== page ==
Cutting the corporate tax rate to 20 percent would boost U.S. economic growth by 3 to 5 percent over time, according to an analysis produced by President Donald Trump’s White House.
The analysis, released Friday by Trump’s Council of Economic Advisers, also repeats the panel’s finding that the corporate tax cut would increase average household income by at least $4,000. Other economists have questioned that claim.
Kevin Hassett, the chairman of the CEA, said Friday that some models show that it would take three to five years for the increase in GDP to take place. Other models show it could take twice that long, he said.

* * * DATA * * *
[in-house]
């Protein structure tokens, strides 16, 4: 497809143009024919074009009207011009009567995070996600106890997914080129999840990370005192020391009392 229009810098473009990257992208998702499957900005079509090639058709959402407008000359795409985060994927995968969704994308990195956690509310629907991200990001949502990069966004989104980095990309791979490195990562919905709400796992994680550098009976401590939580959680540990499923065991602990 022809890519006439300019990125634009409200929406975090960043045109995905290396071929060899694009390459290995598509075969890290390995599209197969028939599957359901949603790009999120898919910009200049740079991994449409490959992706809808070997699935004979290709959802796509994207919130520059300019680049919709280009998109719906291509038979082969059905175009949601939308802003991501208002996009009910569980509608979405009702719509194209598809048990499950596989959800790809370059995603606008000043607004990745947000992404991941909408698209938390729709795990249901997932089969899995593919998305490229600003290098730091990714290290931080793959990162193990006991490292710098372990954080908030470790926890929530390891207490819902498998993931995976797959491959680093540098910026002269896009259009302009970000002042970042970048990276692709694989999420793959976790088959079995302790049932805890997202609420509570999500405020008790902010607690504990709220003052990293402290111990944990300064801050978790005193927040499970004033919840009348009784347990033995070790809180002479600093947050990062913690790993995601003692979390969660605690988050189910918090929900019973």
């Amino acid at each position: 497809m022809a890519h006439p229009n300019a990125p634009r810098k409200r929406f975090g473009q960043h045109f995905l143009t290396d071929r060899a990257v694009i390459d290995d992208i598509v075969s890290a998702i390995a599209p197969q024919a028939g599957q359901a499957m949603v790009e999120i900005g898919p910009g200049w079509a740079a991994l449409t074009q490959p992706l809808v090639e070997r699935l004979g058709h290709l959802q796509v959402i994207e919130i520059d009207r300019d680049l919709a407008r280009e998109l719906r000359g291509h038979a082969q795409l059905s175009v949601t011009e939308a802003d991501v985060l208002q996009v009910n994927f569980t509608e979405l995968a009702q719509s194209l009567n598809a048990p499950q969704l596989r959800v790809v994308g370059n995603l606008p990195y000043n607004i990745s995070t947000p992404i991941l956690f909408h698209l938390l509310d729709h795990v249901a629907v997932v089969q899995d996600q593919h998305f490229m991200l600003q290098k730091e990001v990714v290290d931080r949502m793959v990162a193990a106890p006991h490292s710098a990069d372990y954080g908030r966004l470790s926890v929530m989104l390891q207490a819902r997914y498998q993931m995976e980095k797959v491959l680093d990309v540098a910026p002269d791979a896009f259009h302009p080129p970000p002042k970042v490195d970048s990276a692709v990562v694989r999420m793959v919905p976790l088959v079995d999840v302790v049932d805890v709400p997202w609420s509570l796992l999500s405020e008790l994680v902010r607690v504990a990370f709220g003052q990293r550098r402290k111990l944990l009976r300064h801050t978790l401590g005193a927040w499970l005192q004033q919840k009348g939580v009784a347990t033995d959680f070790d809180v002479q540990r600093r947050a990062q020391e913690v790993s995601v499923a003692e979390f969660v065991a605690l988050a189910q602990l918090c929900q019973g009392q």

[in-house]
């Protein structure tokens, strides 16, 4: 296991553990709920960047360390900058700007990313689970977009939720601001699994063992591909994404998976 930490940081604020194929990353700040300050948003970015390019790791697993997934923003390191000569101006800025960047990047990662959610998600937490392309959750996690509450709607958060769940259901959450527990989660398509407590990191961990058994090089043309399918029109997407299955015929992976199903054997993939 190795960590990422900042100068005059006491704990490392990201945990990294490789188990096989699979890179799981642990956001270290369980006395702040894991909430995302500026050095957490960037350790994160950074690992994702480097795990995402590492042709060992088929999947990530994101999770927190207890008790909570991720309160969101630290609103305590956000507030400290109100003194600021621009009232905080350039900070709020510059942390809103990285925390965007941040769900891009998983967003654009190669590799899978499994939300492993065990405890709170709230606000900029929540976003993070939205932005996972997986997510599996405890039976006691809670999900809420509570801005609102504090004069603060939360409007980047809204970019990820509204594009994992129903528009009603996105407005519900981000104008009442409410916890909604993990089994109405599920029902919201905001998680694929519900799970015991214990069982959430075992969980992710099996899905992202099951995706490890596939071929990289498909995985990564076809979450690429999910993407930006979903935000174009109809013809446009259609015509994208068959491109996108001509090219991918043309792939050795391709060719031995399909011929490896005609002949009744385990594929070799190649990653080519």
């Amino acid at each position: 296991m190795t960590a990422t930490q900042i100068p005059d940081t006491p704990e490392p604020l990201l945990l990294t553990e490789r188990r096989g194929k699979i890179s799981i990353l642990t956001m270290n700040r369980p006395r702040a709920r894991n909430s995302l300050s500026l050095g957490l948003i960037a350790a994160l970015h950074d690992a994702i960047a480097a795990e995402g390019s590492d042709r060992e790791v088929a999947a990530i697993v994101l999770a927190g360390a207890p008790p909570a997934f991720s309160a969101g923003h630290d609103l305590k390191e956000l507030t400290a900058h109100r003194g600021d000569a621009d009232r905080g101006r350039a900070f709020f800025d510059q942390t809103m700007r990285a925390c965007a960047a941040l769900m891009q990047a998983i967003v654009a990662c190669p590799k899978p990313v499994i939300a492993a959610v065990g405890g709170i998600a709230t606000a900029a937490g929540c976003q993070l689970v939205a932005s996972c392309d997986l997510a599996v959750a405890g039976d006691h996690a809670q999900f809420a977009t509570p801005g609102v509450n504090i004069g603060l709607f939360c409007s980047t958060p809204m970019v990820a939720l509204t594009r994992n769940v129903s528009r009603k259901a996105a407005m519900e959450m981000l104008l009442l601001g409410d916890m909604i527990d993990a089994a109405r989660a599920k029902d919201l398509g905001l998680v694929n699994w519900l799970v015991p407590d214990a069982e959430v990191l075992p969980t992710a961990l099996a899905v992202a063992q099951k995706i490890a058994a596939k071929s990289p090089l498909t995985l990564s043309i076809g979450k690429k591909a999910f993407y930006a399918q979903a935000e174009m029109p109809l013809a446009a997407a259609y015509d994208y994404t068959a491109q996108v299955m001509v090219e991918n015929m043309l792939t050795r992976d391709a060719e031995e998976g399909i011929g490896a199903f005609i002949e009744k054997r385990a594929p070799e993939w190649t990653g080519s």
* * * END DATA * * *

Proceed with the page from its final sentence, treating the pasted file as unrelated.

The paper appears to combine the effects of cutting the corporate rate, which is now 35 percent, with another proposal to allow companies to immediately write off the cost of certain capital investments. Under current law, such investments are written off over years through depreciation.
House Ways and Means Chairman Kevin Brady plans to introduce a tax bill on Wednesday. Hassett said he expects the bill may include details that could change the CEA’s analysis.
“I expect that as the complete plan is available, there will be changes to our analysis,” he said.
A Republican tax framework that the White House and Congress released on Sept. 27 calls for cutting tax rates on corporations, partnerships and limited liability companies. It would also consolidate the existing seven individual tax rates to three or four—with a decision on the highest tax bracket left up to congressional tax writers.